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Any self-employed/freelancers that understand SMP?

(16 Posts)
StuckOnTopOfTheChristmasTree Wed 05-Dec-12 14:00:54

I am trying to understand the maternity rules and not too sure of whether I am self-employed - which would allow me to claim maternity allowance, or am I employed - which allows me to claim SMP.

I am the sole director of my limited company, which pays me a small wage each month, plus some dividends. That sounds like an employee - but i am the only employee of the company of which I am the only director - which then sounds like self-employed.

Anyone else been in this position?

mysterymeg Wed 05-Dec-12 17:17:00

Do you have an accountant/tax-advisor? They should be able to give you a definitive answer in a few minutes.

However it is my understanding that as director = employee you would qualify for smp. Be careful though as you have to earn at least £107 pw to qualify for smp so depending on the wage you are payingyourself you may have to claim maternity allowance anyway.

flowerytaleofNewYork Wed 05-Dec-12 17:21:54

The fact that you are the only employee/director doesn't mean you are not an employee.

I own my own limited company and am the only employee, and like you, pay myself a small monthly salary and dividends separately.

I claimed SMP, and got it paid upfront by HMRC as well, which was great.

Your accountant/whoever does your payroll ought to be able to sort it all out for you.

efme Wed 05-Dec-12 21:50:53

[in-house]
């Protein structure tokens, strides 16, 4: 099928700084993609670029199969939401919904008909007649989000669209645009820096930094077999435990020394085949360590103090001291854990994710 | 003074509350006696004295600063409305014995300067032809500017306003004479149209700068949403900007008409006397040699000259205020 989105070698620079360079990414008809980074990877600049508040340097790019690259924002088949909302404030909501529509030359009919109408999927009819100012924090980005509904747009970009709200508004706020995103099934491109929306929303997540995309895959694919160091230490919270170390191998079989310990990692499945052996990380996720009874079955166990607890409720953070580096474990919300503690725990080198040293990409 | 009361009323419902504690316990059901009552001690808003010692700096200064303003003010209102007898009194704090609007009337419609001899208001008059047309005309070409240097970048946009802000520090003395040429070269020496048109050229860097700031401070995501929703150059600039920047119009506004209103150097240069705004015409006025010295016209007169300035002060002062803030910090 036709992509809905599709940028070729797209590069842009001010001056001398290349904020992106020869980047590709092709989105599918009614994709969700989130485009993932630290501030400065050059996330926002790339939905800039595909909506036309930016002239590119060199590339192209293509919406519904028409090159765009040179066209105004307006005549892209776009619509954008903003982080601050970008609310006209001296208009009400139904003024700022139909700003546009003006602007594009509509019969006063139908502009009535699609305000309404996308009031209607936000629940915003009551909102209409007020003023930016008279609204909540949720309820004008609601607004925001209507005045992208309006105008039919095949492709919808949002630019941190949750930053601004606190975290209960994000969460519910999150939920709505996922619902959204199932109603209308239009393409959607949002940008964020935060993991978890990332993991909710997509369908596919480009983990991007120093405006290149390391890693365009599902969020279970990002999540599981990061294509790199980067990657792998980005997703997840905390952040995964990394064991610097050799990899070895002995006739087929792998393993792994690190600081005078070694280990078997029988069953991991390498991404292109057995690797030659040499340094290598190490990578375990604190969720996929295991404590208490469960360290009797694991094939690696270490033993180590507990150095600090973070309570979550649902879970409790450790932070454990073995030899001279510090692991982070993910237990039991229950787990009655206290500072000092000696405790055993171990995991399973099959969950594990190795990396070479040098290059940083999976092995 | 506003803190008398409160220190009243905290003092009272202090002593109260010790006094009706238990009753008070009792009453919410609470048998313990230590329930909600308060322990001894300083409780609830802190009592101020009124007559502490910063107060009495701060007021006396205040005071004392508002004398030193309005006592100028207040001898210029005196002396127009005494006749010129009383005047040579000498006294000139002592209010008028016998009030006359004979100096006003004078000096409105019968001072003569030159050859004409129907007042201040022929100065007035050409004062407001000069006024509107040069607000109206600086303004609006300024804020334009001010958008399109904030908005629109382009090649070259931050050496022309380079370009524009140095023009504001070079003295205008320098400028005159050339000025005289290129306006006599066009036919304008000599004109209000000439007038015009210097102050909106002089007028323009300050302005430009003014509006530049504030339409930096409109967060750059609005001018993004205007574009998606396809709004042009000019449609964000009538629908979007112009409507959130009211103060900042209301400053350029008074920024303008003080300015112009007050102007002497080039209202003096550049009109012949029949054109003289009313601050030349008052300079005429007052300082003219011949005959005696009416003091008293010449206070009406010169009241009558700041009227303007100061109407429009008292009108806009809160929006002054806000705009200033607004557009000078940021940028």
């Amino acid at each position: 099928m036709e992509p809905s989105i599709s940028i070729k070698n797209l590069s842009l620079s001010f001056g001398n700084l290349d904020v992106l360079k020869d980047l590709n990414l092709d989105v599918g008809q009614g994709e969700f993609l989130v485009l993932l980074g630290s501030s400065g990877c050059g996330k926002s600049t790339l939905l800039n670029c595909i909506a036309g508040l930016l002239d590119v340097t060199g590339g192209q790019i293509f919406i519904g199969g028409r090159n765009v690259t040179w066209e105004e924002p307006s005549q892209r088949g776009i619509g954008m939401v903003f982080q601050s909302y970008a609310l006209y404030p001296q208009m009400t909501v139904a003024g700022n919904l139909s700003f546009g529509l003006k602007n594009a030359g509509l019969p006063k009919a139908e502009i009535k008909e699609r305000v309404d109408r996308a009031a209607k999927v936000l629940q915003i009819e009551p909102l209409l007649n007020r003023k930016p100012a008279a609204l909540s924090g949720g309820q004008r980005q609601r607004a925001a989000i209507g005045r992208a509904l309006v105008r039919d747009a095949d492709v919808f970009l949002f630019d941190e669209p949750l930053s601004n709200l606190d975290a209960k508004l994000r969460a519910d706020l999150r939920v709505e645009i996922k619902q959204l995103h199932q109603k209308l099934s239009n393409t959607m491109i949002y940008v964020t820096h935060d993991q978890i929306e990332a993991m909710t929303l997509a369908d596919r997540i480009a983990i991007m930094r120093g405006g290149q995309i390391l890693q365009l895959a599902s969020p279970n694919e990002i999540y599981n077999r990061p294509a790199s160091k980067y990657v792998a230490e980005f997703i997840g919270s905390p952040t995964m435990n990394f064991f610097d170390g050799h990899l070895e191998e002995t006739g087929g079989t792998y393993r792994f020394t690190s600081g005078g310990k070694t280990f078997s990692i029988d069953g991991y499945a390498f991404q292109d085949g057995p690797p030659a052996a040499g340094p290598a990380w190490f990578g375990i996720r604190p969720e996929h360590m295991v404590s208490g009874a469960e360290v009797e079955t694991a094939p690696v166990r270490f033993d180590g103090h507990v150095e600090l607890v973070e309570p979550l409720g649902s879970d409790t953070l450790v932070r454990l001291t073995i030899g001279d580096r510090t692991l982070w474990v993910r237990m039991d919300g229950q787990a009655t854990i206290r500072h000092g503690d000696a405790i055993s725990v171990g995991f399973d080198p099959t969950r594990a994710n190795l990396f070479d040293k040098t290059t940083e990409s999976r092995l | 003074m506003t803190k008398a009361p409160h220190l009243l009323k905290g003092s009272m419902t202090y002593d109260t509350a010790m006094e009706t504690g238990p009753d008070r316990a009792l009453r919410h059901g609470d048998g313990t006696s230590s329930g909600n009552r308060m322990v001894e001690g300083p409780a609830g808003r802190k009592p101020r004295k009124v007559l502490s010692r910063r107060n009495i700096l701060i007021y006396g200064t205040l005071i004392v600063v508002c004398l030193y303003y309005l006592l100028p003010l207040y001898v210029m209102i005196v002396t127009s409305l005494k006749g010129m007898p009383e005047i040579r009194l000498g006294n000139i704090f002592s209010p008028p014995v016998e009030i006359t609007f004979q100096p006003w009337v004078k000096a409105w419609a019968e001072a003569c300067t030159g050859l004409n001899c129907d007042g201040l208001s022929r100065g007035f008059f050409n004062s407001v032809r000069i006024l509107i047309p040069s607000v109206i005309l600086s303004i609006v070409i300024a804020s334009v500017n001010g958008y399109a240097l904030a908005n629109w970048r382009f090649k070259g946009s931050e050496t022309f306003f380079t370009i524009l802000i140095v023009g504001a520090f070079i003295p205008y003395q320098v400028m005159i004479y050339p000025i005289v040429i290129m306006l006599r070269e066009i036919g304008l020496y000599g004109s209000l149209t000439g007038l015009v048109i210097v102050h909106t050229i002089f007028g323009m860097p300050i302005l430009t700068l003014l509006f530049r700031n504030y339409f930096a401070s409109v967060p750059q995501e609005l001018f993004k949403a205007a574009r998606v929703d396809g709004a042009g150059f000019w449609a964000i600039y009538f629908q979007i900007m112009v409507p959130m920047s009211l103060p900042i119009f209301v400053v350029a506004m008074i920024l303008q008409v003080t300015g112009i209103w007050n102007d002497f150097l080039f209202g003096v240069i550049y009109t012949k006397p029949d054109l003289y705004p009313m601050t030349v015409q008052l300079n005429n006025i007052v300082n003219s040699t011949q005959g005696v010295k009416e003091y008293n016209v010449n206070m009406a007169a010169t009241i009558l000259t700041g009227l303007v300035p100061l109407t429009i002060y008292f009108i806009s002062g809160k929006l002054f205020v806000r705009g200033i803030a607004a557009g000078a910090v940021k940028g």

If you pay yourself through PAYE then you can get SMP and HMRC will reimburse you £104%, to cover Employer's NIC as well.

efme Wed 05-Dec-12 21:51:28

I'm sure you've seen this, but it's useful:

galwaygirl Wed 05-Dec-12 21:56:58

I am the same in the same position as you and got SMP, my limited company paid it to me and get refunded by HMRC

ChablisLover Wed 05-Dec-12 22:00:19

If you get a salary and it qualifies for smp you must claim it from that employer be it a third party or your own company.

You cannot make a choice between claiming maternity allowance and smp - if you can claim smp you must claim it first.

Also, smp is taxable and as such will be included in your p60 for the year and will be included in your tax return.

The jobs centre is very good at answering questions in this area. Also, ask your payroll provider as they will know definitively if you qualify for smp

butterflyexperience Thu 06-Dec-12 03:49:56

Thank you for this thread.
I have been wondering how it all works too!
Still am confused though...

Emsyboo Thu 06-Dec-12 05:34:47

As long as you are paying your self through the books (PAYE) and your minimum salary is over the threshold for NI you ate entitled to SMP.
I am a director of a limited company but when I was pregnant with first DC we found out I had a dodgy accountant who hadn't done things through the books do had to claim as self employed.
This time we are all sorted and I am entitled to SMP and the company gets 3% as a small business relief.
You should talk to your accountant I remember the forms being a nightmare with baby brain but you should be entitled to SMP they are similar amounts but good to get that extra 3% good luck x

StuckOnTopOfTheChristmasTree Thu 06-Dec-12 06:19:27